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NAVEL. Mrs. Morgan has played NAVEL.

Currently, I’m playing Words With Friends with an 82 year-old woman named Mrs. Morgan. We’ve been playing since the summer of 2017 when I was part of a pilot project looking at how we could help employees take care of their aging loved ones.

And she’s winning.

I met Mrs. Morgan, the mother of one of my co-workers, Chris, when we were in the research phase of our pilot project. We put the call out to employees, looking to speak to them about their experience. Chris was worried about his mother. She lives alone in a Scarborough apartment building located near the nursing home where her husband is currently living with Lewy body dementia. She has high blood pressure, doesn’t exercise, and from what Chris can tell, spends most of her days in front of a blaring TV. He’d been having to leave work to run errands for her and check in. The stress was affecting his job performance.

After getting Chris’ story, I got to work researching easy, affordable solutions for his mother’s particular situation. These were presented to him in phases as things he could action right away, in the medium term, as well as planning for the future. Part of our strategy was to get pilot participants to get into a planning mindset, anticipating the next phase in their loves ones’ care. But first, the things they could do right away. Since we were in pilot phase, we were encouraged to think as outside of the box as we wanted, to test as many solutions as possible.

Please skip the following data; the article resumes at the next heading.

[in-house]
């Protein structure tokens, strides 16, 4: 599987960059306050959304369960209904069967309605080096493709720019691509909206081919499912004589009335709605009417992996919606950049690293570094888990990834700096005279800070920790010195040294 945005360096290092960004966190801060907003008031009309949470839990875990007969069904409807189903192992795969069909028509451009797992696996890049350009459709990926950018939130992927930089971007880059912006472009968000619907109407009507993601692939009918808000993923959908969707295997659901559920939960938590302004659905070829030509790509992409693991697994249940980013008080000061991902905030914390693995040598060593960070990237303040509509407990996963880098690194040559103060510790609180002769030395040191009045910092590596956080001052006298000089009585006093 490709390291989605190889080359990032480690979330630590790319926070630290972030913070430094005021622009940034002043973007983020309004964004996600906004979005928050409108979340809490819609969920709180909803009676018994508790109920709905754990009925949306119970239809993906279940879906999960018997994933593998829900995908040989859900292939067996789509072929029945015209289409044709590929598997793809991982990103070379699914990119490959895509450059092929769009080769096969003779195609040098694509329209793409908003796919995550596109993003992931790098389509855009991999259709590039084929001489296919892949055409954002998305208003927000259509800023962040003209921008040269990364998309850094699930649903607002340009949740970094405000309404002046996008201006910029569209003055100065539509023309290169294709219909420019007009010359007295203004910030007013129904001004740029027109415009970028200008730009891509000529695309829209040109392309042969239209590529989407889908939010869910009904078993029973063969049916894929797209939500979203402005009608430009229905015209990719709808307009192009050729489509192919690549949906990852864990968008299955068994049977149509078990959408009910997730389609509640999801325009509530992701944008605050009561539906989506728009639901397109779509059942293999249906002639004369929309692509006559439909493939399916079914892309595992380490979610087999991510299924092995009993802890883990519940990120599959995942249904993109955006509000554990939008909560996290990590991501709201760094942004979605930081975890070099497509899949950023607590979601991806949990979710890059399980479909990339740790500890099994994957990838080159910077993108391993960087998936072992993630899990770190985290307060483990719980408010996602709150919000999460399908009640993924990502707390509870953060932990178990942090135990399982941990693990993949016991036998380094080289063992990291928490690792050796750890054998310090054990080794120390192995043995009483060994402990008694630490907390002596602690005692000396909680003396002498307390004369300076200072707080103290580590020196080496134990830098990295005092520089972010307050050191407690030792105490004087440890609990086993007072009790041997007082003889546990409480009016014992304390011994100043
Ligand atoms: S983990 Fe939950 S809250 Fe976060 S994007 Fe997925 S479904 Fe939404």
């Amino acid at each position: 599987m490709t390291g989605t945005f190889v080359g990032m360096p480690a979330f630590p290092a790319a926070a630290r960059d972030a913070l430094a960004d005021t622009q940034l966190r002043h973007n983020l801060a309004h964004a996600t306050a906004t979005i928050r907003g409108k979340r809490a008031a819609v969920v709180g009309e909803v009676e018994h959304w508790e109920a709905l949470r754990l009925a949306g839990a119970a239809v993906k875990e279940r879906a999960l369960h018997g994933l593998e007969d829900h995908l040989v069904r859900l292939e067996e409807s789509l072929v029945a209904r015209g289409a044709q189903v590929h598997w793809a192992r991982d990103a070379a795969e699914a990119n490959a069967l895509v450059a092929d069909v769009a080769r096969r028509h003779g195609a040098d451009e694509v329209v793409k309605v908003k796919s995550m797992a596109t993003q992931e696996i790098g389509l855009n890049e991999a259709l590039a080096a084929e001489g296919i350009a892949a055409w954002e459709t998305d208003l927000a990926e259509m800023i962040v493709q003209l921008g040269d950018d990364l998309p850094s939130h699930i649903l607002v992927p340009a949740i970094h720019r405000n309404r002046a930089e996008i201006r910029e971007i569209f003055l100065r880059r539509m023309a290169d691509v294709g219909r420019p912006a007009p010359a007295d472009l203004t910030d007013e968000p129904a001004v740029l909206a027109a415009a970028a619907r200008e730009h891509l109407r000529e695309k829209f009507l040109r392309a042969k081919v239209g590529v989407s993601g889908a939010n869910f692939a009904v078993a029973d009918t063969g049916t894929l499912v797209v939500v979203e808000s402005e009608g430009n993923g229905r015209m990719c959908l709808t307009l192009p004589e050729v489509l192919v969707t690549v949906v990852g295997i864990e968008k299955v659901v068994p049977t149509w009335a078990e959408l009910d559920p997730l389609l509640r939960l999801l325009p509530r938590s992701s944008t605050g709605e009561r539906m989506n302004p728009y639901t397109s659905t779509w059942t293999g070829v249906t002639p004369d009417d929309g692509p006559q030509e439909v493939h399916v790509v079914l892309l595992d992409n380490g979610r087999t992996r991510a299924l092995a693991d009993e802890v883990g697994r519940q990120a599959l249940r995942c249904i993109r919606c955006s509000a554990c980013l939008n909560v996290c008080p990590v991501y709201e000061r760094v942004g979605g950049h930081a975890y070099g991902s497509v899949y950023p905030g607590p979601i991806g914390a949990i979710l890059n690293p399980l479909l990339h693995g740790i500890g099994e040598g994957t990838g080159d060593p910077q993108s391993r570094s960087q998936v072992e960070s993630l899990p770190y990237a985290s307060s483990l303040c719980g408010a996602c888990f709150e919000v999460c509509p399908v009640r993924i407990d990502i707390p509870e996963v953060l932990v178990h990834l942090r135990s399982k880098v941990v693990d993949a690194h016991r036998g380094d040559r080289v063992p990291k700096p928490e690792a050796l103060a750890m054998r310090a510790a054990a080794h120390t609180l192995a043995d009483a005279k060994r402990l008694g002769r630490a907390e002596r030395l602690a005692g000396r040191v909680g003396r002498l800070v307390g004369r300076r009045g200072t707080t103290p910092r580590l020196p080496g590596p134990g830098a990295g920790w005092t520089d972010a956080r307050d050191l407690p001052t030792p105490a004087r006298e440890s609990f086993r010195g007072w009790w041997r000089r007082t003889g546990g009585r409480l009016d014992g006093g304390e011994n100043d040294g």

As the Care Manager assigned to Chris’ case, I listened to what Chris was telling me to uncover his true pain points. One of the things he told me was that he wished to spend more quality time with his mom, instead of just rushing in and out with deliveries. Using project management principles, I helped him set up a simple check-in system to regularly prompt his mother for requests, then distribute duties among her circle of care, based on schedules and locations. This ensured that the responsibilities were being shared between Chris and his extended family in a fair way so that he was not taking the brunt of it.

Along with researching nearby, affordable activities for Mrs. Morgan, the team also came up with some more innovative experiments, such as installing a Google Home voice response system. I volunteered to go over and meet Mrs. Morgan in person, along with Chris, to introduce her to the device and explain how we would be using it to help her to do things like play music, games, add to her shopping list, and call her sons. By remotely monitoring her use, I was able to suggest further ideas to Chris on how to care for his mom.

Sadly, our pilot project got shelved due to business priorities, but not before we were able to make some real differences in our clients’ lives. By the time the pilot ended, Mrs. Morgan had attended a seminar on aging at home, signed up for a chair yoga class, and joined a mall walking group nearby. And Chris? His Instagram feed shows me that he is now spending more quality time with both his mom and his dad together.

Through this project, I realized my passion for helping people care for their loved ones. I recognized that sometimes being one step removed is needed in order to think of innovative ideas and come up with real actionable solutions. I also learned that investing the time to get to know clients up close and personal can result in great returns and inject much needed empathy into solution design. And that sometimes, just lending an ear is the thing people need most.

As for Mrs. Morgan, she just played HOUSED for 44 points. Something tells me I’d better watch out for that one.

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